Alpha-synuclein immunoreactivity and ultrastructural study of glial cytoplasmic inclusions in multiple system atrophy.Chin Med J (Engl). 2002 Oct; 115(10):1491-5.CM
To understand the possible pathogenesis of sporadic multiple system atrophy (MSA).
The immunoreactivity and ultrastructural features of glial cytoplasmic inclusions (GCIs) in 12 autopsy patients with MSA and 4 normal control groups were studied. All regional sections from each subject were evaluated with HE staining, Klüver-Barrera (KB), Holzer's, modified Gallyas-Braak's (GB) methods and immunohistochemical staining with alpha-synuclein and ubiquitin antibodies. Pontine white matter with abundant GCIs from case 1 was examined, using conventional electron microscopy, Gallyas-Braak's electron microscopy and immunoelectron microscopy.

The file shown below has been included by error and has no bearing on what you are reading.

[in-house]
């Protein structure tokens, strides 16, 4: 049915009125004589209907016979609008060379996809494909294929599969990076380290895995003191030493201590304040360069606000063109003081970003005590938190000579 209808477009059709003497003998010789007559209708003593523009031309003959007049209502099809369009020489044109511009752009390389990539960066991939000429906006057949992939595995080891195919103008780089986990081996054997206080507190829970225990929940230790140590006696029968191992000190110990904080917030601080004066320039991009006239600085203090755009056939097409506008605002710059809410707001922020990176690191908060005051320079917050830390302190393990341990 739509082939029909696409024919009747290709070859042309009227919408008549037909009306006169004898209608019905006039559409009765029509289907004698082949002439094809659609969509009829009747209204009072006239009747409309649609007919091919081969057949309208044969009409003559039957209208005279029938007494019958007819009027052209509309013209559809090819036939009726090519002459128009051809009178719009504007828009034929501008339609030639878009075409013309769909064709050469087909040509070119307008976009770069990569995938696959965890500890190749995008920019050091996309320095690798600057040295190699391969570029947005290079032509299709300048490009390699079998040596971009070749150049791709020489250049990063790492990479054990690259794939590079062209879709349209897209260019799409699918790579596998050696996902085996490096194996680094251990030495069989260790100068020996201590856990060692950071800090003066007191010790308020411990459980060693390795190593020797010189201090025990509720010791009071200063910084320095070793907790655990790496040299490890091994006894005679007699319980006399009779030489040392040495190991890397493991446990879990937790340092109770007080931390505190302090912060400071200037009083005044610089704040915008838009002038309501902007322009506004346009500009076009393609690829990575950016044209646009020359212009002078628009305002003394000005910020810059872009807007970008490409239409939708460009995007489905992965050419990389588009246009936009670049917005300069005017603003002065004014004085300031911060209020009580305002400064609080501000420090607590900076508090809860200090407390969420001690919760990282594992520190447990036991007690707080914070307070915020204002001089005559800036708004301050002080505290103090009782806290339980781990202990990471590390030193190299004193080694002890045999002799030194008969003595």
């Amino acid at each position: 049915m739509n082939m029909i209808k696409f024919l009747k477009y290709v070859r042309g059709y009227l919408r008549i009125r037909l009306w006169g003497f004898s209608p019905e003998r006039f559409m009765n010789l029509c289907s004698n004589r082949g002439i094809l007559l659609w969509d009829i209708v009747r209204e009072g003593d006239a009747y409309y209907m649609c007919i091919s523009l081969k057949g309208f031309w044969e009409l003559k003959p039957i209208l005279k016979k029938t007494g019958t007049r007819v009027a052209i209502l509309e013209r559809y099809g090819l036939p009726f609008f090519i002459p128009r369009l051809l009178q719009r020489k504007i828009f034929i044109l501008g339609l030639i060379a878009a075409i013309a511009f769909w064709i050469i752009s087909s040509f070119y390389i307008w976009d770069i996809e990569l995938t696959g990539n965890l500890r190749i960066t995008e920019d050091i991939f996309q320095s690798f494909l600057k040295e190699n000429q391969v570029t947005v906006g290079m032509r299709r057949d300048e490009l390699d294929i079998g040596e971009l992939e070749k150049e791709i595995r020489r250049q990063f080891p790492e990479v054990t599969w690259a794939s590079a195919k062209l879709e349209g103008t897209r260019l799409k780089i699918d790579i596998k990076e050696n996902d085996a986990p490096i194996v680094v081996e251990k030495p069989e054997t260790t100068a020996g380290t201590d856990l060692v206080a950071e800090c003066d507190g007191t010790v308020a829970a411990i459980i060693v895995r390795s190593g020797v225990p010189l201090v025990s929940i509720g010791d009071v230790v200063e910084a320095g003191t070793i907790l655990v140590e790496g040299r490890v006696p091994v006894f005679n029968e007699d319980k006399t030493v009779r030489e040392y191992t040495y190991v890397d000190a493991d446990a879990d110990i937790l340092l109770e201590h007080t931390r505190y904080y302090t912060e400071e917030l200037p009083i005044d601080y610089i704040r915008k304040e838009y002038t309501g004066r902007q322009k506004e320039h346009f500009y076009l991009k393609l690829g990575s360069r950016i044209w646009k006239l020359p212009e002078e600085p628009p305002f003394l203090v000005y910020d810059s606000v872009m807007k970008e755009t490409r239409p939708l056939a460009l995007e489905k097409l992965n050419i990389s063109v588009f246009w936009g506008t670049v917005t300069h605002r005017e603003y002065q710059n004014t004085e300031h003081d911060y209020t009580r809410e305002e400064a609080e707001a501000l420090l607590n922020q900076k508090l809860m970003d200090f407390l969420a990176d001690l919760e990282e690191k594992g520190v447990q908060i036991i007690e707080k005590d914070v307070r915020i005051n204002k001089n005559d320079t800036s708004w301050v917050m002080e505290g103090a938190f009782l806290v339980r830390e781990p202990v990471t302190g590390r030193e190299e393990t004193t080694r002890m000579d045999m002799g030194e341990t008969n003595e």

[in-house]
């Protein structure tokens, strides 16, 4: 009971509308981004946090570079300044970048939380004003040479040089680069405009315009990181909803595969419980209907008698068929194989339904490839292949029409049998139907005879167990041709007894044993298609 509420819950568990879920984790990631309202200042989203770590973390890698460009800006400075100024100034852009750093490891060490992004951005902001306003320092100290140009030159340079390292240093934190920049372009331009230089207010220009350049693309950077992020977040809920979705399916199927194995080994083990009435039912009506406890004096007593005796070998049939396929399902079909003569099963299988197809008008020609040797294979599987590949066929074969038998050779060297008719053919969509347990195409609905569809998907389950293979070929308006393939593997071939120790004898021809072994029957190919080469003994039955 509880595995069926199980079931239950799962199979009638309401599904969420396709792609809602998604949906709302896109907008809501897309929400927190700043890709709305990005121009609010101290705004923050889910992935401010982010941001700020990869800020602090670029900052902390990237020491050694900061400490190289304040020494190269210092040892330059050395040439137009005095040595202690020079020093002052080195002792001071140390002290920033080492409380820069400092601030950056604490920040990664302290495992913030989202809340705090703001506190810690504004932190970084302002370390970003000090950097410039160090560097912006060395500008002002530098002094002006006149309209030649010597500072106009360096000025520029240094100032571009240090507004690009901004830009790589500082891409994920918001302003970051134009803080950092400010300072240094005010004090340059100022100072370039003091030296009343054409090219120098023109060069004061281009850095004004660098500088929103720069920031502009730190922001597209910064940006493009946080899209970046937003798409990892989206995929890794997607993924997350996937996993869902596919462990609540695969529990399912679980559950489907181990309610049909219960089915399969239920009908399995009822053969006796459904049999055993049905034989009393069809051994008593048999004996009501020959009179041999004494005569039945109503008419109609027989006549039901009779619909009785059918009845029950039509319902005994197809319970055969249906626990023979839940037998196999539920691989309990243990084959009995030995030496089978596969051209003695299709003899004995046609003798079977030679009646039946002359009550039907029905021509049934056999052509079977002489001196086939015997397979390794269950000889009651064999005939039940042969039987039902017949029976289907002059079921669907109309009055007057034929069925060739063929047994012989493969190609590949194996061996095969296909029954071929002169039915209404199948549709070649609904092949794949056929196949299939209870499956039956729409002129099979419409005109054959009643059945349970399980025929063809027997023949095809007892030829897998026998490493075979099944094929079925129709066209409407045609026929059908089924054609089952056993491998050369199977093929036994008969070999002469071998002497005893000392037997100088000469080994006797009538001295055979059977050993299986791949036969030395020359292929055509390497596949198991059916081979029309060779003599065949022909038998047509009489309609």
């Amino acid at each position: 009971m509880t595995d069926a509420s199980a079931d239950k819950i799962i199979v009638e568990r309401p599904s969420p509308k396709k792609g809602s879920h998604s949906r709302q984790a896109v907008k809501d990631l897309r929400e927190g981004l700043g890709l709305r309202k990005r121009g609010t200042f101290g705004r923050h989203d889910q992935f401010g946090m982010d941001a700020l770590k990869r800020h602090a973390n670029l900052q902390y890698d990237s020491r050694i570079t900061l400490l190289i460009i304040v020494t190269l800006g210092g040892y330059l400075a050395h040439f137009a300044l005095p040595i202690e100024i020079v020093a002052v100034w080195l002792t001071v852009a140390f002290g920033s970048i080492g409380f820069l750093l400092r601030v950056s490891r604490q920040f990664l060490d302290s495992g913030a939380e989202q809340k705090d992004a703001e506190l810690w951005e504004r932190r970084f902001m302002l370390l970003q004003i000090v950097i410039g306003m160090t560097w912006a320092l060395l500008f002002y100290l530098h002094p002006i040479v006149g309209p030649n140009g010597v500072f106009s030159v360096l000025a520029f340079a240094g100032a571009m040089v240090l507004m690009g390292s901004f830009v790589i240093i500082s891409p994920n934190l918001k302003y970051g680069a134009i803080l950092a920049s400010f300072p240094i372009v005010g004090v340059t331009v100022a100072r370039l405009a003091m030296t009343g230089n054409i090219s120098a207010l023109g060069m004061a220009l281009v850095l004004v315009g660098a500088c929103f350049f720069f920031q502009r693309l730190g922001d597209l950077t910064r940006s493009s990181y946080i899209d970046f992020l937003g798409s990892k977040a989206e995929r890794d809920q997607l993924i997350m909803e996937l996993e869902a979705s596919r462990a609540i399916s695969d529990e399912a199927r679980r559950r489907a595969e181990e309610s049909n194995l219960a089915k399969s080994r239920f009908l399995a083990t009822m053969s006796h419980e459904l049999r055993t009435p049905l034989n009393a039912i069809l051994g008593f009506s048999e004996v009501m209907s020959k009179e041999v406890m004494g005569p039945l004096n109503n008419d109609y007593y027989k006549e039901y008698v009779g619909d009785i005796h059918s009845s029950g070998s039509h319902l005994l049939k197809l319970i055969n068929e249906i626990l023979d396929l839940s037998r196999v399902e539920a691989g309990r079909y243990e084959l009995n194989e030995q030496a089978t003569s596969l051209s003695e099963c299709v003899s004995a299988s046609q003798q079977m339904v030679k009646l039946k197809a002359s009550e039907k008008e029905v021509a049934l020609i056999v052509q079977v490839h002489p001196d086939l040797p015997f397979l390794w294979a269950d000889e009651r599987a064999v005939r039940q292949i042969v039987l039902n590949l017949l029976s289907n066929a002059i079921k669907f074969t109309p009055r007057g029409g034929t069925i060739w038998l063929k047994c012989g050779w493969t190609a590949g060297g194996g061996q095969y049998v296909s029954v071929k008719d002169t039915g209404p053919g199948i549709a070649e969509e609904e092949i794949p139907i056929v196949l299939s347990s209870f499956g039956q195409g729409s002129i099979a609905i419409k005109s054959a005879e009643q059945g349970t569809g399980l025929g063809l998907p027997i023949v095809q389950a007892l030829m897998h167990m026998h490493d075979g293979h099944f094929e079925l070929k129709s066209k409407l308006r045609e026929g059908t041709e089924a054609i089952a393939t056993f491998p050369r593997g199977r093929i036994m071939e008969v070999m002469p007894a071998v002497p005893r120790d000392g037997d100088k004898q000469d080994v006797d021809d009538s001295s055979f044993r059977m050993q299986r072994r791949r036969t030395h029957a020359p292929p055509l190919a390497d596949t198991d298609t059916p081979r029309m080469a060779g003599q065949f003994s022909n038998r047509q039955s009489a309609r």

The presence of GCIs as constantly demonstrated in all MSA patients. Strong alpha-synuclein immunoreactivity was observed in all of the ubiquitinated GCIs. However, the density of alpha-synuclein positive GCIs differed from case to case, and there was no relationship between the density of GCIs and age, sex, or MSA subtype. Ultrastructural features indicated that argyrophilic granule-associated filaments of about 25 nm in diameter were the predominant constituents of GCIs, and the anti alpha-synuclein antibody selectively labeled in these filaments. No GCIs and alpha-synuclein immunoreaction were found in control brain tissues.
GCI was a pathognomonic change in sporadic MSA patients. Accumulation of alpha-synuclein in GCIs may occur during the early stags of MSA. Seletcive alpha-synuclein positive abnormal microtubules in GCIs therefore play an important role in the pathogenesis of MSA.